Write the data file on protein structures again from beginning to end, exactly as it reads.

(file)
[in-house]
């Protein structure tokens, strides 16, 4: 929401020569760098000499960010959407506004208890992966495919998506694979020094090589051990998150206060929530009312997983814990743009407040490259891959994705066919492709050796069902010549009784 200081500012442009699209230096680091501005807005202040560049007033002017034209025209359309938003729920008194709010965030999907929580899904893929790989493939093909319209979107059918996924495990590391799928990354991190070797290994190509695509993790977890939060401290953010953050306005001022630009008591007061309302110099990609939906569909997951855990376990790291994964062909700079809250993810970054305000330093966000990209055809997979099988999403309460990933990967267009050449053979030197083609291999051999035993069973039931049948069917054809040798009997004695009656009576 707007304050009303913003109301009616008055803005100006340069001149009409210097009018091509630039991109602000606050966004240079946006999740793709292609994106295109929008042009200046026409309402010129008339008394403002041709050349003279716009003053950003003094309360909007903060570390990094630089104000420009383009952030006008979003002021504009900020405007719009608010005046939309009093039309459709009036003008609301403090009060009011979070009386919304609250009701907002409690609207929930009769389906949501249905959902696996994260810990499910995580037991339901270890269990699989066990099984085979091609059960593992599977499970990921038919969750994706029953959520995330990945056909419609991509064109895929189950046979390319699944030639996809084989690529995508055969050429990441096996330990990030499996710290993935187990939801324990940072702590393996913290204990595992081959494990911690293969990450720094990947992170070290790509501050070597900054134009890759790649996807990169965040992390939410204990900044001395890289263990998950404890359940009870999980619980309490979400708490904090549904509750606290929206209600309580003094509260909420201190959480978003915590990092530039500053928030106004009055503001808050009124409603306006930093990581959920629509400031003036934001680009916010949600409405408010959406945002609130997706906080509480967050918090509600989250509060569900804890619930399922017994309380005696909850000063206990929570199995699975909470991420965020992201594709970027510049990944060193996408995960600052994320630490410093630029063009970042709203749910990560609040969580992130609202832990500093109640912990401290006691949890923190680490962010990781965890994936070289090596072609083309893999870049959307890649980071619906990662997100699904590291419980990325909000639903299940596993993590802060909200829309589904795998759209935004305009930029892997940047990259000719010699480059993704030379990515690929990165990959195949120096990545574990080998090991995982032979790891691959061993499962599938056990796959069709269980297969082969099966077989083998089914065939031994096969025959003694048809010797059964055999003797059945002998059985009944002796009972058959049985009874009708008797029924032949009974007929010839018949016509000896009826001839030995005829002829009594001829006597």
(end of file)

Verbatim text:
[in-house]
């Protein structure tokens, strides 16, 4: 929401020569760098000499960010959407506004208890992966495919998506694979020094090589051990998150206060929530009312997983814990743009407040490259891959994705066919492709050796069902010549009784 200081500012442009699209230096680091501005807005202040560049007033002017034209025209359309938003729920008194709010965030999907929580899904893929790989493939093909319209979107059918996924495990590391799928990354991190070797290994190509695509993790977890939060401290953010953050306005001022630009008591007061309302110099990609939906569909997951855990376990790291994964062909700079809250993810970054305000330093966000990209055809997979099988999403309460990933990967267009050449053979030197083609291999051999035993069973039931049948069917054809040798009997004695009656009576 707007304050009303913003109301009616008055803005100006340069001149009409210097009018091509630039991109602000606050966004240079946006999740793709292609994106295109929008042009200046026409309402010129008339008394403002041709050349003279716009003053950003003094309360909007903060570390990094630089104000420009383009952030006008979003002021504009900020405007719009608010005046939309009093039309459709009036003008609301403090009060009011979070009386919304609250009701907002409690609207929930009769389906949501249905959902696996994260810990499910995580037991339901270890269990699989066990099984085979091609059960593992599977499970990921038919969750994706029953959520995330990945056909419609991509064109895929189950046979390319699944030639996809084989690529995508055969050429990441096996330990990030499996710290993935187990939801324990940072702590393996913290204990595992081959494990911690293969990450720094990947992170070290790509501050070597900054134009890759790649996807990169965040992390939410204990900044001395890289263990998950404890359940009870999980619980309490979400708490904090549904509750606290929206209600309580003094509260909420201190959480978003915590990092530039500053928030106004009055503001808050009124409603306006930093990581959920629509400031003036934001680009916010949600409405408010959406945002609130997706906080509480967050918090509600989250509060569900804890619930399922017994309380005696909850000063206990929570199995699975909470991420965020992201594709970027510049990944060193996408995960600052994320630490410093630029063009970042709203749910990560609040969580992130609202832990500093109640912990401290006691949890923190680490962010990781965890994936070289090596072609083309893999870049959307890649980071619906990662997100699904590291419980990325909000639903299940596993993590802060909200829309589904795998759209935004305009930029892997940047990259000719010699480059993704030379990515690929990165990959195949120096990545574990080998090991995982032979790891691959061993499962599938056990796959069709269980297969082969099966077989083998089914065939031994096969025959003694048809010797059964055999003797059945002998059985009944002796009972058959049985009874009708008797029924032949009974007929010839018949016509000896009826001839030995005829002829009594001829006597």